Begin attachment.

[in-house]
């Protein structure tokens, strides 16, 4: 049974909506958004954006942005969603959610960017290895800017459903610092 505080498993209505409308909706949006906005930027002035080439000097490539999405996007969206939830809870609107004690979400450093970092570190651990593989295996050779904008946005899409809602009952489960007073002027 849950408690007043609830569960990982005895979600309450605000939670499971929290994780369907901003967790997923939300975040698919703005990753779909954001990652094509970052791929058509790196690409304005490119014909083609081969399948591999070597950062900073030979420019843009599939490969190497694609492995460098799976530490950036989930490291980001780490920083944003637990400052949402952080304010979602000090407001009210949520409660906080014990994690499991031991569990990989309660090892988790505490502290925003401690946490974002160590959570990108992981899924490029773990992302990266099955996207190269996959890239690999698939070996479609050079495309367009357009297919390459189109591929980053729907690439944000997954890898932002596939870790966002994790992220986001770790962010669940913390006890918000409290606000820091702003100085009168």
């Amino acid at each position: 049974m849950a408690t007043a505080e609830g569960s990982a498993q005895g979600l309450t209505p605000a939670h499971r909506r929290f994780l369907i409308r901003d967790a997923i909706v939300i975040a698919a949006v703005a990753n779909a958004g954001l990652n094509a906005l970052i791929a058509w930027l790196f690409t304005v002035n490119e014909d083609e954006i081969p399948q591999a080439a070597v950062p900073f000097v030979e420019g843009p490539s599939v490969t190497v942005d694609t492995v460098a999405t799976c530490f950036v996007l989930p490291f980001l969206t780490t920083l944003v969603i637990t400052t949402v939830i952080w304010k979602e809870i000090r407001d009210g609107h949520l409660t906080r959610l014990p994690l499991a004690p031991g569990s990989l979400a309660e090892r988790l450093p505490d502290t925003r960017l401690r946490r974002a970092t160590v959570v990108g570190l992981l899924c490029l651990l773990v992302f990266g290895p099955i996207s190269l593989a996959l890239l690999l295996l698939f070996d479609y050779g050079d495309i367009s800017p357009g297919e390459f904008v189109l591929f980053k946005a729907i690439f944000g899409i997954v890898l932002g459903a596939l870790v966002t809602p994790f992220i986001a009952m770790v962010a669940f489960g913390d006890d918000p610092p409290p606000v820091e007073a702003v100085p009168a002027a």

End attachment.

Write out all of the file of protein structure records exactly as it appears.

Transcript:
[in-house]
């Protein structure tokens, strides 16, 4: 049974909506958004954006942005969603959610960017290895800017459903610092 505080498993209505409308909706949006906005930027002035080439000097490539999405996007969206939830809870609107004690979400450093970092570190651990593989295996050779904008946005899409809602009952489960007073002027 849950408690007043609830569960990982005895979600309450605000939670499971929290994780369907901003967790997923939300975040698919703005990753779909954001990652094509970052791929058509790196690409304005490119014909083609081969399948591999070597950062900073030979420019843009599939490969190497694609492995460098799976530490950036989930490291980001780490920083944003637990400052949402952080304010979602000090407001009210949520409660906080014990994690499991031991569990990989309660090892988790505490502290925003401690946490974002160590959570990108992981899924490029773990992302990266099955996207190269996959890239690999698939070996479609050079495309367009357009297919390459189109591929980053729907690439944000997954890898932002596939870790966002994790992220986001770790962010669940913390006890918000409290606000820091702003100085009168």
């Amino acid at each position: 049974m849950a408690t007043a505080e609830g569960s990982a498993q005895g979600l309450t209505p605000a939670h499971r909506r929290f994780l369907i409308r901003d967790a997923i909706v939300i975040a698919a949006v703005a990753n779909a958004g954001l990652n094509a906005l970052i791929a058509w930027l790196f690409t304005v002035n490119e014909d083609e954006i081969p399948q591999a080439a070597v950062p900073f000097v030979e420019g843009p490539s599939v490969t190497v942005d694609t492995v460098a999405t799976c530490f950036v996007l989930p490291f980001l969206t780490t920083l944003v969603i637990t400052t949402v939830i952080w304010k979602e809870i000090r407001d009210g609107h949520l409660t906080r959610l014990p994690l499991a004690p031991g569990s990989l979400a309660e090892r988790l450093p505490d502290t925003r960017l401690r946490r974002a970092t160590v959570v990108g570190l992981l899924c490029l651990l773990v992302f990266g290895p099955i996207s190269l593989a996959l890239l690999l295996l698939f070996d479609y050779g050079d495309i367009s800017p357009g297919e390459f904008v189109l591929f980053k946005a729907i690439f944000g899409i997954v890898l932002g459903a596939l870790v966002t809602p994790f992220i986001a009952m770790v962010a669940f489960g913390d006890d918000p610092p409290p606000v820091e007073a702003v100085p009168a002027a």